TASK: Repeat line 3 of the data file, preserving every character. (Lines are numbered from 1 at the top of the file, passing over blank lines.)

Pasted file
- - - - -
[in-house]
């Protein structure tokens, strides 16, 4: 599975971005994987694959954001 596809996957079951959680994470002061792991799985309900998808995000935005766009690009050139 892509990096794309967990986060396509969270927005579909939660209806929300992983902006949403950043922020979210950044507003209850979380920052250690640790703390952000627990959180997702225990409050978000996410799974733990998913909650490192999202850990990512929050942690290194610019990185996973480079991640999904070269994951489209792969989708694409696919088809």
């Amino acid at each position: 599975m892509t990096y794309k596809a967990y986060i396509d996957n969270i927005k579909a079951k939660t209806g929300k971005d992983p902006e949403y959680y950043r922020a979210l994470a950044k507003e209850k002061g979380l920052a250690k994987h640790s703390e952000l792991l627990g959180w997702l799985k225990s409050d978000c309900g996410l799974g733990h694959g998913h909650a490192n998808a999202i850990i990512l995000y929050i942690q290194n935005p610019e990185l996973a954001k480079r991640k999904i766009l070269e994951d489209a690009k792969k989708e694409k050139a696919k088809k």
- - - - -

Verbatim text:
């Amino acid at each position: 599975m892509t990096y794309k596809a967990y986060i396509d996957n969270i927005k579909a079951k939660t209806g929300k971005d992983p902006e949403y959680y950043r922020a979210l994470a950044k507003e209850k002061g979380l920052a250690k994987h640790s703390e952000l792991l627990g959180w997702l799985k225990s409050d978000c309900g996410l799974g733990h694959g998913h909650a490192n998808a999202i850990i990512l995000y929050i942690q290194n935005p610019e990185l996973a954001k480079r991640k999904i766009l070269e994951d489209a690009k792969k989708e694409k050139a696919k088809k």